Philip Rivers wasn’t great with only 160 yards on 22 completions. He was only sacked once, but got hit a bunch and may have had the dirtiest uniform of any player in white after the game. The Chargers managed just 2.7 yards per carry as Melvin Gordon, Austin Ekeler, and Justin Jackson had trouble finding holes.
Keenan Allen still didn’t look right with four catches on six targets for only 37 yards. How much of this is about the Chargers moving forward? How much of this was about the Baltimore defense? We have a lot of unanswered questions and a lot of reasons to speculate going into this weekend’s game.
The Chargers sacked Lamar Jackson seven times for 55 yards and made life hell for the rookie out of Louisville. Tom Brady didn’t have the greatest statistical year with a 29/11 TD/INT ratio, his first season with double-digit interceptions since 2013, but he was only sacked 21 times. In terms of 16-game seasons, that was the fewest sacks since 2009.
Joey Bosa and Melvin Ingram meant so much to the Chargers in that win over the Ravens. Will they be able to disrupt things for Brady and the Patriots offense? Brady certainly gets the ball out faster and the Patriots have a better offensive scheme than the Ravens when it comes to throwing the football.
Brady was sacked more than twice in a game just once. Against the better pass rushes in the league from a sack standpoint, Brady was sacked once by the Steelers, zero times by the Vikings, twice by the Lions, and twice by the Packers.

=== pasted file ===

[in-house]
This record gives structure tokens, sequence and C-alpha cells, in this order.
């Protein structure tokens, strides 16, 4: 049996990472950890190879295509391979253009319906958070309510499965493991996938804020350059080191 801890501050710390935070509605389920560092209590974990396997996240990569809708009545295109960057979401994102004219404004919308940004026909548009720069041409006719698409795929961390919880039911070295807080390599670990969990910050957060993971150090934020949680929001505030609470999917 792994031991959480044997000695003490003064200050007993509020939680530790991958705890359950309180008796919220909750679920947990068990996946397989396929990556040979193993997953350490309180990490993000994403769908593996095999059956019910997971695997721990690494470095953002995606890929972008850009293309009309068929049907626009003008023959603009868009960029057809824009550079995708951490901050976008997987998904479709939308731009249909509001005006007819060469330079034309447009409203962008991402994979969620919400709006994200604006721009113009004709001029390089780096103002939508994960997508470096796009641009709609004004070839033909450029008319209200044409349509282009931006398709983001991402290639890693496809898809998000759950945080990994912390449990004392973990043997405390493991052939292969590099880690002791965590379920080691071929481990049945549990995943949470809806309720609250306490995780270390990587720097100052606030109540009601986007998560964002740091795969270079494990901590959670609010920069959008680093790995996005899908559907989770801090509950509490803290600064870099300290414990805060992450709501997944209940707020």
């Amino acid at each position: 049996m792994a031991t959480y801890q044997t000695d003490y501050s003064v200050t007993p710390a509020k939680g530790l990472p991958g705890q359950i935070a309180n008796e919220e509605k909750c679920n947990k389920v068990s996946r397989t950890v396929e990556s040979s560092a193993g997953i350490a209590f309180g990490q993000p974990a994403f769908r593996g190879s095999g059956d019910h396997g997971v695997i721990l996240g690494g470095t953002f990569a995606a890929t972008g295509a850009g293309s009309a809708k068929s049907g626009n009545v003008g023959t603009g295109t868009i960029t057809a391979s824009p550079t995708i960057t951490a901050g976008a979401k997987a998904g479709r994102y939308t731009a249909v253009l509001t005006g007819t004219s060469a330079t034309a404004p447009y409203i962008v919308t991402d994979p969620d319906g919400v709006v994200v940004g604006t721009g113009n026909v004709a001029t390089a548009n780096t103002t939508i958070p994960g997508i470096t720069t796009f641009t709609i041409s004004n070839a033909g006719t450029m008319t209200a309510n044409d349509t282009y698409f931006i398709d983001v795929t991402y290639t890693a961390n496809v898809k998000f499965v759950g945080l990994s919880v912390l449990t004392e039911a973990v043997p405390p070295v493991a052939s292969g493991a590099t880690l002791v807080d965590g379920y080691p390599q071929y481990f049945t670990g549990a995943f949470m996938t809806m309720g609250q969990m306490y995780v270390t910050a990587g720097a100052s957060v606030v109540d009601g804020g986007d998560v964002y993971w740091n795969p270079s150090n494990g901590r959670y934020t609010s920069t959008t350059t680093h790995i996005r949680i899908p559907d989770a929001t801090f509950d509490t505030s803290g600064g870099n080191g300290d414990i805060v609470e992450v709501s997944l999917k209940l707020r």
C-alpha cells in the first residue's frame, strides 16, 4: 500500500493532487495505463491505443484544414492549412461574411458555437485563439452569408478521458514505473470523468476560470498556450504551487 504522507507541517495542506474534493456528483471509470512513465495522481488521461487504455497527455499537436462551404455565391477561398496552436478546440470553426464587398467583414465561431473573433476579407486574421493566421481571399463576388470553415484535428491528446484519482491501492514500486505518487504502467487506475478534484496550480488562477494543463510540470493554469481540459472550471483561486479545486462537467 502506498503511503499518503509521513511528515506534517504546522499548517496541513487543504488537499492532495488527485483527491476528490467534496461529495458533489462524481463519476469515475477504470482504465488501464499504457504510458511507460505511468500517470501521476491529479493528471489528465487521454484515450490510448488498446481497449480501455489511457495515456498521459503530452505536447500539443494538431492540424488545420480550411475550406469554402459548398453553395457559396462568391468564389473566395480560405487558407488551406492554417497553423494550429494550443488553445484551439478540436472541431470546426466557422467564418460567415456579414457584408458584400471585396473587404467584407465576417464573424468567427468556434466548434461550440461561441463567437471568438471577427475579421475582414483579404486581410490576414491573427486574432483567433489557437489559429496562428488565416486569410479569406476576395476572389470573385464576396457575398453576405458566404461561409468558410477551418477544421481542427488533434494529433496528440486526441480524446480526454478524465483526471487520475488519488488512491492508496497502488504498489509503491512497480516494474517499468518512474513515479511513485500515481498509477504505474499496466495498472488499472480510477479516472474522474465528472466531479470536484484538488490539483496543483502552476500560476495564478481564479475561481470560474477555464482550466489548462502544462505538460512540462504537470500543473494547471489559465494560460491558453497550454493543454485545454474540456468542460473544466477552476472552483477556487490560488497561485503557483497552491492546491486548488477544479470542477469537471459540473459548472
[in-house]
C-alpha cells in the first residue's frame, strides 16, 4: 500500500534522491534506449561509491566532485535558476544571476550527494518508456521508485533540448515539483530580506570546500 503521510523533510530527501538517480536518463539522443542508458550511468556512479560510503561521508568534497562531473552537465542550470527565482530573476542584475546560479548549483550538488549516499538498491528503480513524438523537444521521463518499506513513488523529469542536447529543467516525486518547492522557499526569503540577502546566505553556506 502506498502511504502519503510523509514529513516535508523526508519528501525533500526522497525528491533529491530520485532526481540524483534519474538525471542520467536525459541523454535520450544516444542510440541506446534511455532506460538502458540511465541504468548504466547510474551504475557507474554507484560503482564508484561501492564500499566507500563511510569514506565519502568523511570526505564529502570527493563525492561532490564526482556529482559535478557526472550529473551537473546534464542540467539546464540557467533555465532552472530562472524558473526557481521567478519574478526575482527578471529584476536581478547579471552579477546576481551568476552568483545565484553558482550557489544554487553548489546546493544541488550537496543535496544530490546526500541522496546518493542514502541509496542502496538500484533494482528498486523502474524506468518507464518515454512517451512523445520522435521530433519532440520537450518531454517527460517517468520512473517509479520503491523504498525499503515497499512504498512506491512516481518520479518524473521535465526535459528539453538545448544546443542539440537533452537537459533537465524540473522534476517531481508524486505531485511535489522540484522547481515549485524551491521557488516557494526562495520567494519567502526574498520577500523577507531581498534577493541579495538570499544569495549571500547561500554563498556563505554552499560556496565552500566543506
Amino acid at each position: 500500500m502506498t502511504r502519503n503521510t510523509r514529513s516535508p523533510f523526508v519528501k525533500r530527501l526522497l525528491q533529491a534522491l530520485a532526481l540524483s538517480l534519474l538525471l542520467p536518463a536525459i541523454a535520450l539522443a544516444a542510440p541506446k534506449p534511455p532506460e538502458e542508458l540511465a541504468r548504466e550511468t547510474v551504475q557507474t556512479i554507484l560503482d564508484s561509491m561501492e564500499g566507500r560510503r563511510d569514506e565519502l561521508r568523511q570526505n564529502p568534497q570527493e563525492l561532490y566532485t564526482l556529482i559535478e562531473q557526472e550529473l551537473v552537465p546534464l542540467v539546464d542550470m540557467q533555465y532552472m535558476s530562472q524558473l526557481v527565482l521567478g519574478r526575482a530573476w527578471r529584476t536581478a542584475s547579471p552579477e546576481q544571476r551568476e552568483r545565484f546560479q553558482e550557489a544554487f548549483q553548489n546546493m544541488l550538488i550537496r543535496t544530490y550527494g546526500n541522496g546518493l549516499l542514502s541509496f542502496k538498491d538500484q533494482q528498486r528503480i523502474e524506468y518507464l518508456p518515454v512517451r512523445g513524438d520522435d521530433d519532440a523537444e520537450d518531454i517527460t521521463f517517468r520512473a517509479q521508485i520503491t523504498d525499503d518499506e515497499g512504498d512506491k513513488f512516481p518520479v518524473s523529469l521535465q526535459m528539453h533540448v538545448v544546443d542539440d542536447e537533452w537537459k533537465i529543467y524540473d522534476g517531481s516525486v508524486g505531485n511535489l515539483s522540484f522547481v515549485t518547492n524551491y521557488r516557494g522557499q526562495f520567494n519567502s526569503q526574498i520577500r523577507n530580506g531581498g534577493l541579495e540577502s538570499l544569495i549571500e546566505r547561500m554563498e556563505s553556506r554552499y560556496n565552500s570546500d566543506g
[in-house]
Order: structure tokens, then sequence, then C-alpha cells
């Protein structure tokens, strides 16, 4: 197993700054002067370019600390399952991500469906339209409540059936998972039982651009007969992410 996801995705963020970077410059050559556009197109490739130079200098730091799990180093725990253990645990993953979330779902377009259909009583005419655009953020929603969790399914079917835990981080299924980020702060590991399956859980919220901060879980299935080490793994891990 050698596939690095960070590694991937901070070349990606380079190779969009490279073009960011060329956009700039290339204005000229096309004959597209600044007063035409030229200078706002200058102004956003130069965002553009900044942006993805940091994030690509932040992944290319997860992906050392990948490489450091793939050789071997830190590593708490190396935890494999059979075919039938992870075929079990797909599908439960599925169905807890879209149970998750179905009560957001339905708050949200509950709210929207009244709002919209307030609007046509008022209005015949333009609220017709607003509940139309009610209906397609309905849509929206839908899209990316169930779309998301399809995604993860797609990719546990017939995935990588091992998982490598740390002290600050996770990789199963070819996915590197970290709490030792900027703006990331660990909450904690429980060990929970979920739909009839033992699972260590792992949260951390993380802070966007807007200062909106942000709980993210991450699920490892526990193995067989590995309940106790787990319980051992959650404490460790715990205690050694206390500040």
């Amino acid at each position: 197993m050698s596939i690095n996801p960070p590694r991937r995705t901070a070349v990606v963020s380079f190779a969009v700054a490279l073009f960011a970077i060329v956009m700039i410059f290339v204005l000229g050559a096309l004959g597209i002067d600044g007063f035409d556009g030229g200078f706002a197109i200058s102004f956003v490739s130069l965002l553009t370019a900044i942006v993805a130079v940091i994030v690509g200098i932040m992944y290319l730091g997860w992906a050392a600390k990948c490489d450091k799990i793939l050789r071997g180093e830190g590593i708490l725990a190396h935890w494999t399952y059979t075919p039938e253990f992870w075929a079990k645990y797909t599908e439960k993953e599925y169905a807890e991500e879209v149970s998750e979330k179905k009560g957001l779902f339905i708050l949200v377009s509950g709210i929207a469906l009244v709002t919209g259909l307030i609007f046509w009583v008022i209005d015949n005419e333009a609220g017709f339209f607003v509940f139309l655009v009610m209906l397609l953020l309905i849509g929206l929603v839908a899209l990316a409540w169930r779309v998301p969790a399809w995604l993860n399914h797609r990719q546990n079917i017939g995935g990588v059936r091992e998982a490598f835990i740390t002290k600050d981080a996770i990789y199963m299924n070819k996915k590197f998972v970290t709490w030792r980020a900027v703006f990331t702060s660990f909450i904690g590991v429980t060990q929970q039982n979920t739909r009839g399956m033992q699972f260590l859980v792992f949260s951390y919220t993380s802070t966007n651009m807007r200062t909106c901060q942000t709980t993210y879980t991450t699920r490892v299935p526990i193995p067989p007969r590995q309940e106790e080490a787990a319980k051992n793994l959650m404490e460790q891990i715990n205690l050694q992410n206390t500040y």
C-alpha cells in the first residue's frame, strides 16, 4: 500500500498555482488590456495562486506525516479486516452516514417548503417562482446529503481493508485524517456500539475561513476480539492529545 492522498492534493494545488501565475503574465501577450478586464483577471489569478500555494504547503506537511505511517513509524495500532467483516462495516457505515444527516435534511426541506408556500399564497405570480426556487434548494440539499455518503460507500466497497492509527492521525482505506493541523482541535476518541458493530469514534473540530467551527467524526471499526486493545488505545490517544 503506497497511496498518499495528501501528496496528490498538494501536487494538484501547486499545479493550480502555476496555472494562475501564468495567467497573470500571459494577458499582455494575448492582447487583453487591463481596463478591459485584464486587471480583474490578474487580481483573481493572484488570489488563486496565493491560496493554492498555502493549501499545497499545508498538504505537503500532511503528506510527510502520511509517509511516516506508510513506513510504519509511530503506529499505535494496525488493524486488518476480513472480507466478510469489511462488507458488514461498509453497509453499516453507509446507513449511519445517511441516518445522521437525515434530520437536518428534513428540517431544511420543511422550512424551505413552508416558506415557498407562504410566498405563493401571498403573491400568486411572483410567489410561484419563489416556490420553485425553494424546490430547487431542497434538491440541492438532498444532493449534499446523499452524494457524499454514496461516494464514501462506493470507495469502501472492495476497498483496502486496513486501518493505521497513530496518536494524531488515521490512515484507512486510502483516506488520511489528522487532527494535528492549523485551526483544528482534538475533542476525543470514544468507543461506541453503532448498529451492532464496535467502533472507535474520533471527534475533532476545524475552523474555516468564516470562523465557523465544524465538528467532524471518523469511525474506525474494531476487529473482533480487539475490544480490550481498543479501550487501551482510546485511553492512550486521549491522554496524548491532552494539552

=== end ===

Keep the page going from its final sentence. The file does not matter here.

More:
Red Zone Report
The Chargers had to settle for a lot of field goals in the Wild Card Round. The Ravens weren’t good enough to make it count, but the Patriots, even a watered-down New England team, probably will be.
The Chargers were 10th in TD% in the red zone on offense at 64.2 percent. The Patriots were 15th at 59.6 percent. On defense, the Chargers were fifth at 50 percent and the Patriots were 16th at 58.7 percent. The Patriots did allow four fewer red zone trips than the Chargers and, even with what we all believed to be a down year, had four more offensive red zone trips than the Chargers.
There are so many questions about this game. Many of which I outlined in this preview. How do the Chargers fare with the spot? How does the Chargers pass rush fare against a better passing offense? How healthy are the skill position guys for the Chargers?
What are the Patriots? It was a question that went unsaid until now, but what can 41-year-old Tom Brady do in the playoffs? His numbers after the Week 11 bye were better than his full-season numbers, so is it possible that he was just pacing himself?
This is a very challenging game on a lot of fronts. We have a lot of questions and a relatively small number of answers. The sharp side, at least early on, appears to be the Chargers, but that bad travel spot cannot be overlooked.
Rather than play the full game side or total here, my plan of attack will be to look to bet the Patriots in the second half or with an in-game wager. Wait and see how this one starts out to get a feel for the Patriots out of the bye and also a Chargers team that played in altitude and then had to play consecutive cross-country games. Teams that won on the road in the playoffs have lost 13 straight on the road in the next playoff game.
Certainly the Chargers can cover the spread and not win the game, but it’s fair to wonder how much will be left in the tank in the second half and that may be the time to strike.